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Cockroaches Are Now Becoming Harder to Kill with Insecticides

Cockroaches appear to be developing resistance to certain chemicals that are key ingredients to insecticides.

  • Cockroaches are huge problems in most households
  • The use of insecticides are the common solution in getting rid of the pests
  • Recent studies show that cockroaches are slowly developing a resistance to most poisons, making them harder to kill

In most households, cockroaches are always a huge problem. They can get in almost every corner and they would even eat away almost anything that it can get a hold of. Cockroaches also have a foul odor and can contaminate food if they touch it. They can multiply quickly which can cause an infestation if not taken care of immediately.

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Numerous types of insecticides and insect repellents are currently available to help take care of any cockroach issue. Some would target the cockroach themselves while other prevent cockroaches from entering certain locations. It won’t be long, though, before cockroaches can become “stronger.”

According to an article from The Daily Mail, there had been a study regarding how cockroaches are affected by certain insecticides and was studied for a period of six months. For an additional control, there were three “colonies” set up in Indiana and Illinois. The cockroaches used in the experiment were the Blattella germanica L., or the German Cockroach, which is the most common household pest.

There were three types of pesticides used: abamectin, boric acid, and thiamethoxam. One scenario used the pesticides, one after another, while another scenario used a combination of the three. Another scenario was when they tried to use the pesticide that they see the cockroaches has the least resistance with.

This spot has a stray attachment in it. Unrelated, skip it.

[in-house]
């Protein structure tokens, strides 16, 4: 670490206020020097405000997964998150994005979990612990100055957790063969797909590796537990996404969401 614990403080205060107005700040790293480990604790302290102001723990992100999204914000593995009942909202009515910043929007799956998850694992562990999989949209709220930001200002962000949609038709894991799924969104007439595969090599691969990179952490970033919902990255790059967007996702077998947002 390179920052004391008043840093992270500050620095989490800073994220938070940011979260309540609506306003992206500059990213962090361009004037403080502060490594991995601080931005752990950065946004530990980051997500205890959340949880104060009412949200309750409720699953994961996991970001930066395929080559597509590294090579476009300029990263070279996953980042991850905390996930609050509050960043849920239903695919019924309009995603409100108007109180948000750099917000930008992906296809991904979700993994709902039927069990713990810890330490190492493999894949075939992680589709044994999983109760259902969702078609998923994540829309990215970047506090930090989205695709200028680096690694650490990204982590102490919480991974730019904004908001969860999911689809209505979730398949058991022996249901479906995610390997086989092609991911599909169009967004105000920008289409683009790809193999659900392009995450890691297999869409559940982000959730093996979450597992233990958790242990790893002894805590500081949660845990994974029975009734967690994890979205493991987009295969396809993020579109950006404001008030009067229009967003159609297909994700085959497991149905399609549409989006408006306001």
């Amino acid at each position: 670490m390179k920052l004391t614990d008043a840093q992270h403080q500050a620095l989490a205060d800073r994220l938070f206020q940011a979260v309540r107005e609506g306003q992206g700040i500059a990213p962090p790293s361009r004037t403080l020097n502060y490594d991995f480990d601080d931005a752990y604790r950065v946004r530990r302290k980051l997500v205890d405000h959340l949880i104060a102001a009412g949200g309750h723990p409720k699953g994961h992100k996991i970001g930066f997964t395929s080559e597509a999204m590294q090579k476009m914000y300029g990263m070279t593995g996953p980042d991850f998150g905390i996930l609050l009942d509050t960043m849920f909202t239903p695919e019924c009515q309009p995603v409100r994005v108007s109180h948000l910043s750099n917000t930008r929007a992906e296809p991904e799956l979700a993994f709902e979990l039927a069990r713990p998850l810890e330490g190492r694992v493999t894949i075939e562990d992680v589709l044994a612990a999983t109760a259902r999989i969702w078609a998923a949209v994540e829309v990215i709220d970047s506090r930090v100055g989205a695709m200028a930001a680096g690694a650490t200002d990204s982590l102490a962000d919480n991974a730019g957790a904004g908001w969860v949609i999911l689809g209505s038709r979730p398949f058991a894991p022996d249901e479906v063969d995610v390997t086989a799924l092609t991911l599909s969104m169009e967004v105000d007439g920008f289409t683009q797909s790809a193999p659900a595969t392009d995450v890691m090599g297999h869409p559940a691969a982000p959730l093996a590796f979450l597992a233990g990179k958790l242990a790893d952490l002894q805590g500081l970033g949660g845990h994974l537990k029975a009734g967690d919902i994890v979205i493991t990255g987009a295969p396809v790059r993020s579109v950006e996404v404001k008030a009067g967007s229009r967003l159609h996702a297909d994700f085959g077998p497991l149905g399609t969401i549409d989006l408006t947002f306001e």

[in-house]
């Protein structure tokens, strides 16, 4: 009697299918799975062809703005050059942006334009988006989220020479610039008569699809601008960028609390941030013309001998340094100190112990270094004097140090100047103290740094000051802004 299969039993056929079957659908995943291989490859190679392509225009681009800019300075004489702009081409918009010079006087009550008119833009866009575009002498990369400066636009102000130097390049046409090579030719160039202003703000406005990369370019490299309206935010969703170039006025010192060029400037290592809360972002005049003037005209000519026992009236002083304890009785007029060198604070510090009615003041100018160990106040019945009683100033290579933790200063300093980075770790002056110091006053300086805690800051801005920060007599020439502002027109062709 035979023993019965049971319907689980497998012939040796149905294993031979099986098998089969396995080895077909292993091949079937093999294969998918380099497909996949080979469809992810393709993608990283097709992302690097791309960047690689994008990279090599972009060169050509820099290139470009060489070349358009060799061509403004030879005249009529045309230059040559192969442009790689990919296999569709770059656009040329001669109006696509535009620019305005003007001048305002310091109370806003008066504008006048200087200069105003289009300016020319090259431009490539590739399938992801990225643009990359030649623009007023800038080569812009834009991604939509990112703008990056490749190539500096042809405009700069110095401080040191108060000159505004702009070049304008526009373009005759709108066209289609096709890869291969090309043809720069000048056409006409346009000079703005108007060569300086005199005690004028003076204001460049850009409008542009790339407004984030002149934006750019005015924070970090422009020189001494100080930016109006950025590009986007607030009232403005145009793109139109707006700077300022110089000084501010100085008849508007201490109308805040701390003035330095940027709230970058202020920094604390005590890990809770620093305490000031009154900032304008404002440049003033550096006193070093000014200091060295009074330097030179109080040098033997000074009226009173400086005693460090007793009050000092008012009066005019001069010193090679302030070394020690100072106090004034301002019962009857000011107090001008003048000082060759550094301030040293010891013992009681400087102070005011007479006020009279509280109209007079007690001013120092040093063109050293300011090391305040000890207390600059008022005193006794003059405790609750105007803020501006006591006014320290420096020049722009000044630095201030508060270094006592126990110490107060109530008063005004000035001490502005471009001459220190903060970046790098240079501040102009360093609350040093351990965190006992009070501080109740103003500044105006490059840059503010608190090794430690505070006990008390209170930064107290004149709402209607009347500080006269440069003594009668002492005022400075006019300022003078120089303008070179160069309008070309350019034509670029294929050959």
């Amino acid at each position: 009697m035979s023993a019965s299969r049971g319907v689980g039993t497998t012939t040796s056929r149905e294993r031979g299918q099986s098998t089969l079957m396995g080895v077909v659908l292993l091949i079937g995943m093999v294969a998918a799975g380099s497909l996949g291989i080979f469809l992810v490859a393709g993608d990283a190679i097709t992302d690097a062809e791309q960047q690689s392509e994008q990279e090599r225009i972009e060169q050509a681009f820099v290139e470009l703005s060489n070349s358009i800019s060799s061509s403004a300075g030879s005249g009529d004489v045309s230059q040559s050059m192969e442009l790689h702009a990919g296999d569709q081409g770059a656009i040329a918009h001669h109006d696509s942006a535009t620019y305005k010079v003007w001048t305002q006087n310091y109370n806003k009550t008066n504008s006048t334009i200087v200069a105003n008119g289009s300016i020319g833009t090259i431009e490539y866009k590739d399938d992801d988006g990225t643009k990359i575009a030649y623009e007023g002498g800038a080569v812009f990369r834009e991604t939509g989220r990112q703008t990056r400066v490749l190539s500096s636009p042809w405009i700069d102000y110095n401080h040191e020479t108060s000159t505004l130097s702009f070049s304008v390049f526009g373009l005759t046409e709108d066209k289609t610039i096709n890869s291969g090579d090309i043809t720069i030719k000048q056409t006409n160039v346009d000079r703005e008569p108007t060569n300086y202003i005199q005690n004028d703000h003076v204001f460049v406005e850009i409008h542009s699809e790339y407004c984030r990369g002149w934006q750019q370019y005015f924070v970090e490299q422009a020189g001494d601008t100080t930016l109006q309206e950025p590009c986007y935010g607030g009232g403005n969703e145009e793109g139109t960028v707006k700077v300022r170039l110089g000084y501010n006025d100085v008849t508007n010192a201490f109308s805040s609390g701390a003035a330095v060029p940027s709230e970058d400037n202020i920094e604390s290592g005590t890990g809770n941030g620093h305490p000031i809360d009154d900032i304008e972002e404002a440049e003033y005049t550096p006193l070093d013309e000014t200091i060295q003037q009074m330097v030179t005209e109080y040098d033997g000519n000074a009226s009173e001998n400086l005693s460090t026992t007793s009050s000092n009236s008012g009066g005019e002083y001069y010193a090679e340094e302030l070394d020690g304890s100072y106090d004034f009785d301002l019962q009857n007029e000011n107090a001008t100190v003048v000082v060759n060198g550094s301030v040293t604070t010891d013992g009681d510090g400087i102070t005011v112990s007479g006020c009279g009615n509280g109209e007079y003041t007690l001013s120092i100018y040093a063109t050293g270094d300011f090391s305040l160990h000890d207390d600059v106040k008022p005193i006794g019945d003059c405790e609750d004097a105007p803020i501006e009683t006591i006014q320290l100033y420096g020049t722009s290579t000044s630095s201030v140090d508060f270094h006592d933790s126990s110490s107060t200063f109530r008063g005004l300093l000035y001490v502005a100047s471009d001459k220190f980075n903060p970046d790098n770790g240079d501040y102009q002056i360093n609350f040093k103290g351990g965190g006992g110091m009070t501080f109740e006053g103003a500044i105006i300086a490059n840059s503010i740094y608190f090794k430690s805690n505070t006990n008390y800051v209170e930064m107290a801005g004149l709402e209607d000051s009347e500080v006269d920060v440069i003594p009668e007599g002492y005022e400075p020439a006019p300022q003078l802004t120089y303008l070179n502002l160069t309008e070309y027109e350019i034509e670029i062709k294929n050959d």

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The results of the experiments were published in the journal Scientific Reports, and it was surprising.

One scenario used a combination of two pesticides, and the cockroaches even thrived in the said environment. There was less resistance with the method where one insecticide was used after another, and the number of insects were controlled, but did not lower down. It was also seen that the offspring of cockroaches that survived had a stronger resistance to the insecticides used.

Professor Michael Scharf of Purdue University, one of the professors who wrote the journal, predicts that a cockroach’s resistance to chemicals can become six-fold in just one generation. It is then recommended that combining different methods of pest control is the best option, which means using traps and being clean, aside from using insecticide, will be the best option.


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Written by Drew Tetangco

An anime lover and an avid toy collector. He transforms into a wordsmith by night.

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